Reality v. The Pregnancy Discrimination Act

Despite the Pregnancy Discrimination Act being passed in 1978 and the Florida Supreme Court holding that the Florida Civil Rights Act of 1992 includes protection from pregnancy discrimination, women of childbearing age still have to face major hurdles in the workplace.  Women find themselves wondering whether they will be able to find a job when they are pregnant or if their potential employer believes they may become pregnant.  Many women are passed over for promotions either due to intentional stereotypes about a woman's ability or desire to work hard after having a child, or subconscious beliefs that women won't be able to pull their weight at the office once they have children.  Truthfully, many women find themselves spread thin and riddled with guilt--compelled to give 100% to their families while also giving 100% to their careers.  

The Family and Medical Leave Act of 1993 provides that covered employers (those with 50 or more employees within a 75-mile radius) must provide up to 12 weeks of unpaid leave to covered employees due to the birth or adoption of a child.  This is a summary of the law, but the key point is this: even if you are a covered employee working for a covered employer, you may be entitled to 12 weeks of leave, but that leave is unpaid.  That is, unless the employer voluntarily chooses to pay for the leave time or allows employees to substitute out sick or vacation time for FMLA leave.  For many women, taking 12 weeks off to bond and care for their newborn is highly desireable, but simply unattainable.  In a nation where the vast majority of families live paycheck-to-pacheck, 12 weeks without pay is just not an option.  

I've said it before, and I'll say it again--we claim to be a nation that supports "family values."  But when it comes time to back those values up with money and programs to support mothers and fathers, we fall woefully short.  Mothers either lose their jobs, return to work mere days after giving birth to keep their jobs, or go weeks without pay, only to return to jobs where they will forevermore earn less than their male counterparts because they missed out on key stepping stones to promotions.  Fathers who want to take time to bond with their babies also lose out on pay and benefits during leave, and may even suffer from stigma and ridicule from co-workers and management.  As a society, we should be coming together to encourage men to be active fathers and providing support for mothers who are healing physically while caring for one or more newborns.

And, employers, you are missing out, too.  Parents of young children can be huge assets to companies, using their mutitasking skills to bring fresh perspective to the workplace.  And, let's not forget, just because somebody has had a baby, that does not mean that all of their education, training, and experience has evaporated.  Flexible work schedules and supportive paid time off policies may not be mandatory, but such programs may save companies more money in the long run, since the companies will not have to hire and train new employees to fill the roles of departed parents.

If you believe you have been discriminated against because of a pregnancy or pregnancy-related condition, use our website to set up a phone consultation.  Meanwhile, you can check out this article which gives some interesting information on declining birthrates in the U.S. and employment law. 

Appellate Arguments

Potential clients should be wary of a lawyer who says that your case is a "guaranteed winner."  In the law, there is no such thing as a "sure thing."  Judges rule against even the best advocates and juries can be highly unpredictable.  Fortunately, our system of justice allows for an appellate court to review decisions by judges and verdicts by juries.  This process helps ensure that judges are following the law and jury verdicts have not been the result of errors at trial.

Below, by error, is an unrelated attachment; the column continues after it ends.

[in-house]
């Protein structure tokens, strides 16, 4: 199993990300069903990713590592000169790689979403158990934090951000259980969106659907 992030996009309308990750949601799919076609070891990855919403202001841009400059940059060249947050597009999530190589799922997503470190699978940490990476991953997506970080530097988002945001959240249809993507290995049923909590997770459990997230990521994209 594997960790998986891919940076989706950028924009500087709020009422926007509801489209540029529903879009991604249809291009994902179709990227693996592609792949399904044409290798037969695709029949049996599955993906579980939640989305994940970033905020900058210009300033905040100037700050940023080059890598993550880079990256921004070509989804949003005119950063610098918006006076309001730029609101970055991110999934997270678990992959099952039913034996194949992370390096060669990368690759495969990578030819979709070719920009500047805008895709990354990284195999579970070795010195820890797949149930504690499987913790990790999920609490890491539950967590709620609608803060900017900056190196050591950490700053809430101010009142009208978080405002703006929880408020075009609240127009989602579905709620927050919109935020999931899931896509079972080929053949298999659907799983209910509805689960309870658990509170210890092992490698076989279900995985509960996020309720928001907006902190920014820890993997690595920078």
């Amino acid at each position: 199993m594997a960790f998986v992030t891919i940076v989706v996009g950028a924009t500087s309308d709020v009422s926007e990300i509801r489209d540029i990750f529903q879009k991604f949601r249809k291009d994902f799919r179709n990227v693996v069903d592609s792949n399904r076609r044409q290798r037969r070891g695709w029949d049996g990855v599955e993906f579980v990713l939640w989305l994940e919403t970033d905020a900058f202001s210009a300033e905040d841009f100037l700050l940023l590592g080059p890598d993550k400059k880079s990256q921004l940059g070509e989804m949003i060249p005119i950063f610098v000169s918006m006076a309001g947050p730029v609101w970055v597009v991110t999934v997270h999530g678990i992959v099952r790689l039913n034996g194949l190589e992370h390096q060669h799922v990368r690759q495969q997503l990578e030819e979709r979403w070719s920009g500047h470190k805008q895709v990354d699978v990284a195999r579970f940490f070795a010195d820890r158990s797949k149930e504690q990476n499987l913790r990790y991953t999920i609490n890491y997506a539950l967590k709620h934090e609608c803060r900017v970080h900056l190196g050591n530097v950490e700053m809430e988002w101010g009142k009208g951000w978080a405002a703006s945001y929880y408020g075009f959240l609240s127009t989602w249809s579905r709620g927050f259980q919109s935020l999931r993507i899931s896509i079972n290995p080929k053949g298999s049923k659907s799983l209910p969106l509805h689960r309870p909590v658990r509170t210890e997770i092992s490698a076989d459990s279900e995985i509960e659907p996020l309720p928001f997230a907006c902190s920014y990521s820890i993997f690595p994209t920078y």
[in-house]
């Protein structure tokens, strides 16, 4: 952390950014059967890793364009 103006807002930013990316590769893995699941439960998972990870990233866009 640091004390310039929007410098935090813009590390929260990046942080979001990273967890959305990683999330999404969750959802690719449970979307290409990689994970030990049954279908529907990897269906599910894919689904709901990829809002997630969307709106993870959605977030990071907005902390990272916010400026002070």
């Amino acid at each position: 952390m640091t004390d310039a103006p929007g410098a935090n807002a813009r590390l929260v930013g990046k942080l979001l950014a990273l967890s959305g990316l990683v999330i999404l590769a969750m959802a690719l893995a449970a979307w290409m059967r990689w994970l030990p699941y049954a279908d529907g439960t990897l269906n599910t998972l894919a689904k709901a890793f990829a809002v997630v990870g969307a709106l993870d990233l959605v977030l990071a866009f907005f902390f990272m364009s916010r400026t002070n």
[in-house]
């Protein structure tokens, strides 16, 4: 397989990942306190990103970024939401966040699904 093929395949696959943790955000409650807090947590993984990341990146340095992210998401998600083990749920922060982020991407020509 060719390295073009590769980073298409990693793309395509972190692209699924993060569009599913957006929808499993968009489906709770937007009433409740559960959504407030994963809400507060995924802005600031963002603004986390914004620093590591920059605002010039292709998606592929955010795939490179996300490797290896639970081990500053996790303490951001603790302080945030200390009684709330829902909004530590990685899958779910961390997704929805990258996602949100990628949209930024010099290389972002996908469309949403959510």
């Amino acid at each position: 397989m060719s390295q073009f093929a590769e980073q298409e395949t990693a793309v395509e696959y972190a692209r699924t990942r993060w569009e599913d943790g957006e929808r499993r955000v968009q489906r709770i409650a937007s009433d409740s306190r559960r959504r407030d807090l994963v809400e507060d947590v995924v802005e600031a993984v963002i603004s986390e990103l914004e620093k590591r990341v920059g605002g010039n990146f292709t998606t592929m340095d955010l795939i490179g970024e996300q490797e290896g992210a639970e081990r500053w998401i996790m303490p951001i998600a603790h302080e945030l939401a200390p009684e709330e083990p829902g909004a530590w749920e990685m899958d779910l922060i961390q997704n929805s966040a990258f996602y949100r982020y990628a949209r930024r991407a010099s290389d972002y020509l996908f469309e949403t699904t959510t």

Not all lawyers are litigators.  Even those lawyers who litigate cases on paper are not always the best trial lawyers.  And even fewer lawyers have the opportunity or desire to argue their cases in front of an appellate court.  Litigating, trying cases, and handling appeals are distinct skills.  

Today, May 16, 2018, Thorpe & Thorpe, P.A. attorney Shaina Thorpe will be presenting an oral argument on behalf of one of our clients.  We have already presented our arguments on paper  and today we get the chance to talk with three appellate court judges in Tallahassee about why the judge's decision should be reversed and our client should have her day in court.  While we do not know when the First District Court of Appeal will issue its opinion on the case, we remain hopeful that the appellate court will send the case back for trial.  

In the meantime, you can watch Ms. Thorpe in action via the court's live streaming website.  There are three cases set for argument today, with the first beginning at 10 am.  So click on the link below, select the Third Floor Courtroom option, and keep an eye out for our attorneys.  We work hard for you--through trial and appeal!

http://www.1dca.org/ustream.html    

 

Florida Minimum Wage Law Change

Under Florida Law, the state minimum wage can increase on an annual basis.  Any increases take effect January 1st.  Therefore, it is critical for employers to know that as of January 1, 2018, Florida's Minimum Wage was increased to $8.25 per hour, up from $8.10 per hour in 2017.  This means that employers will be required to change their minimum wage postings, as well as increase the wages for workers whose hourly rate of pay does not meet the new threshold.  The federal minimum wage remains at $7.25 per hour, but simply meeting that requirement will not shield employers from liability under the Florida Minimum Wage Act and Florida's constitutional minimum wage protections.  So don't wait!  Change those rates of pay and posters today!!!